This is the most interesting discussion I've seen on CASLL in years!
It seems to me that Sandy has it exactly right. Tufte seems to be
arguing that the medium creates the message absolutely, but I don't
think that even McLuhan would agree that we are helpless in the power of
a medium. He only says that we are helpless if we don't understand the
Russ's idea of "affordances and constraints" works well here, I think.
Media don't absolutely dictate what we can do, but they make some things
easier and others harder, and human nature being what it is, we tend to
do what's easier. Hence page indexing was possible before the printing
press, but would have been so difficult that nobody ever bothered.
PPt makes certain kinds of dumb presentation easier -- even easier than
acetate, which has created many a dumb presentation. Being forced to
talk without slides makes it harder to do some of the dumb things people
do with powerpoint (the dumbest of which, IMHO, is to create a brilliant
presentation and then never change it for twenty years). I do believe
that the tool leads us, not unshakably but pretty firmly, in certain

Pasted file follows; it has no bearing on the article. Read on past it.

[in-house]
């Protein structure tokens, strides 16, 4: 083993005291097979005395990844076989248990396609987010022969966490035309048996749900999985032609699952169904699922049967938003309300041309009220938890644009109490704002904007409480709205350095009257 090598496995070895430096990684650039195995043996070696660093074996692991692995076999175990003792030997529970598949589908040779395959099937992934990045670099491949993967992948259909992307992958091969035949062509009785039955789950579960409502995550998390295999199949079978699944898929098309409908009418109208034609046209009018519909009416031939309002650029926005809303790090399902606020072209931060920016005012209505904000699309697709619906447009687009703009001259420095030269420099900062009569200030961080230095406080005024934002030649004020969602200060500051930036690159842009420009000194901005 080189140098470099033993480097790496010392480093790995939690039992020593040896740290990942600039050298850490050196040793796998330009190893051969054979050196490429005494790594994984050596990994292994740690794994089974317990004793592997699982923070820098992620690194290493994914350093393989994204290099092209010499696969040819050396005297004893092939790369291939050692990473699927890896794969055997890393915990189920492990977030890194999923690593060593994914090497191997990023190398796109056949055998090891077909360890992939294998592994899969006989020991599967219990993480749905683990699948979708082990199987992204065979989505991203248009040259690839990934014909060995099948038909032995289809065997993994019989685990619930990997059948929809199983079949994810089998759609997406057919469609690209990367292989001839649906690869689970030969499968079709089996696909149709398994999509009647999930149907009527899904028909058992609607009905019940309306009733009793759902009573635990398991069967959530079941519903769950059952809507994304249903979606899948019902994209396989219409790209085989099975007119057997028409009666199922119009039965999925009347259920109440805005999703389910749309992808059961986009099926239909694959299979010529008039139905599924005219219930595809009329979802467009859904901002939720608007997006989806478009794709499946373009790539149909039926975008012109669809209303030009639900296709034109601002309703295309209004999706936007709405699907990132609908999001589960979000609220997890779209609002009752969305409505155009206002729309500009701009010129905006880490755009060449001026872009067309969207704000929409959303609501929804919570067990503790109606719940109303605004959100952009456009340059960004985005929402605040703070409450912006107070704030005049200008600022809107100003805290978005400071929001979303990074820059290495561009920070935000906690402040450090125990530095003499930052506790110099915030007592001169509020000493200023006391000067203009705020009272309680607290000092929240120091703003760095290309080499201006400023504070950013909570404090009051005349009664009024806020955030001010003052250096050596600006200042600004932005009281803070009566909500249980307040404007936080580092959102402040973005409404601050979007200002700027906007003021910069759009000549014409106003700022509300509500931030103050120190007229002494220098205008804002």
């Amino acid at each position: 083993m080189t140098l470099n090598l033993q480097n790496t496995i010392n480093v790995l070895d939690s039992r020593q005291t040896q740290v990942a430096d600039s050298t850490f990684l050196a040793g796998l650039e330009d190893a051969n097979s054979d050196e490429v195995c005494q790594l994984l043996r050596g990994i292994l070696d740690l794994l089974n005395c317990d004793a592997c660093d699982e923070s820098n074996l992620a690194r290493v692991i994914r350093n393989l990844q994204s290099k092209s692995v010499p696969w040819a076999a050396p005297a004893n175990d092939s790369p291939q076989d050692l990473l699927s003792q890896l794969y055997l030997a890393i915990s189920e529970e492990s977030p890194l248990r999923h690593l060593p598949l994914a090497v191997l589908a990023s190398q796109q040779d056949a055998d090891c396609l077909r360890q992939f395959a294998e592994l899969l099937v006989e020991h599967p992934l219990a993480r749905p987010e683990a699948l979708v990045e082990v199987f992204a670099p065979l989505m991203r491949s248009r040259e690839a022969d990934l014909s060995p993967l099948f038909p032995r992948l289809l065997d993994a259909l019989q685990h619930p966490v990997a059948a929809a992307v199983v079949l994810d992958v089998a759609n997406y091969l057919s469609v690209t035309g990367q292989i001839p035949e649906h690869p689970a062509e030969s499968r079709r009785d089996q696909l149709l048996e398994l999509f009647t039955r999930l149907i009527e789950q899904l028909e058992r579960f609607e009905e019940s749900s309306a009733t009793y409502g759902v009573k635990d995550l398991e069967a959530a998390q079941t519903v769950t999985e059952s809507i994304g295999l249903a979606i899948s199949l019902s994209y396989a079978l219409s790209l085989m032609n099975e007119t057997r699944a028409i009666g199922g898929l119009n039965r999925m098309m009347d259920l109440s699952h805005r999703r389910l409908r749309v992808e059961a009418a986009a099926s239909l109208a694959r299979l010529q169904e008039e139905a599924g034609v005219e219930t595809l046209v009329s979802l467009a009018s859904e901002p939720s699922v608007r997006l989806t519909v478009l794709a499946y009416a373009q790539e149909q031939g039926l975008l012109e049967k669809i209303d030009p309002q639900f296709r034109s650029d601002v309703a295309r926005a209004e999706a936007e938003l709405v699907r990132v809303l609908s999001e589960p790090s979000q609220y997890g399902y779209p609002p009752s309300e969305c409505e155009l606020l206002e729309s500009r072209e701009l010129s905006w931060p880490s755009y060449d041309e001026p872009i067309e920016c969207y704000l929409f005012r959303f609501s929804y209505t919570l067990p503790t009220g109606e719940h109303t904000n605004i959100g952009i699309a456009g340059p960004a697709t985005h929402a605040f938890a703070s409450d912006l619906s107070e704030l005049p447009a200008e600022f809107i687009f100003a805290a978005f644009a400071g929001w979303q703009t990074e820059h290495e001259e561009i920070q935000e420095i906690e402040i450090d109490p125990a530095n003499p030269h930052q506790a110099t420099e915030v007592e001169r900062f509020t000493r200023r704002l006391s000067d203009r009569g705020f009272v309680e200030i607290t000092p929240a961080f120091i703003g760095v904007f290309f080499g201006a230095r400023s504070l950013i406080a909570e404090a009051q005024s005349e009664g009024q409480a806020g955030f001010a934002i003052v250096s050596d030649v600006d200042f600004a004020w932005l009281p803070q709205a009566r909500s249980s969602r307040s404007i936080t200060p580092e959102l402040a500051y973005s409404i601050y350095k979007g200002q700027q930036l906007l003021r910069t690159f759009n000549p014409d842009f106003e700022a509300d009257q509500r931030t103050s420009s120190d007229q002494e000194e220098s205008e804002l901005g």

directions. Which makes things like Jo-Anne's class on the rhetoric of
powerpoint all the more important. It IS powerful, so we let out
students misunderstand it at our peril.
Sandy Dorley wrote:
>>Having sat through many bad PPt presentations, I feel compelled to jump into the conversation here. Part of the problem with PPt is not the technology (although it is limiting in many ways) but with the user. Isn't this a little bit of the "medium and the message" -- where the technology has both aided bad presentations and caused them?
>>An interesting article appeared November 10, 2003 in The Toronto Star --page D5 entitled "Countering 'death by PowerPoint'" that gives a similar perspective from the business point of view.
>>The problem is that it is now de riguer in meetings, classrooms, and offices. And the question is how to teach our students to use it without being subsumed by the robotic/hypnotic possibilities.
>>My colleagues and I sense a paper in this..........with PPT presentations to our faculty!
>>School of Liberal Studies
>>Professor of Communications
>>[log in to unmask]
Dr. Doug Brent
Associate Dean (Academic)
Faculty of Communication and Culture, University of Calgary
2500 University Drive N.W.
Calgary, Alberta, Canada T2N 1N4
Voice: (403) 220-5458 Fax: (403) 282-6716
To leave the list, send a SIGNOFF CASLL command to
[log in to unmask] or, if you experience difficulties,
write to Russ Hunt at [log in to unmask]
For the list archives and information about the organization,
its newsletter, and the annual conference, go to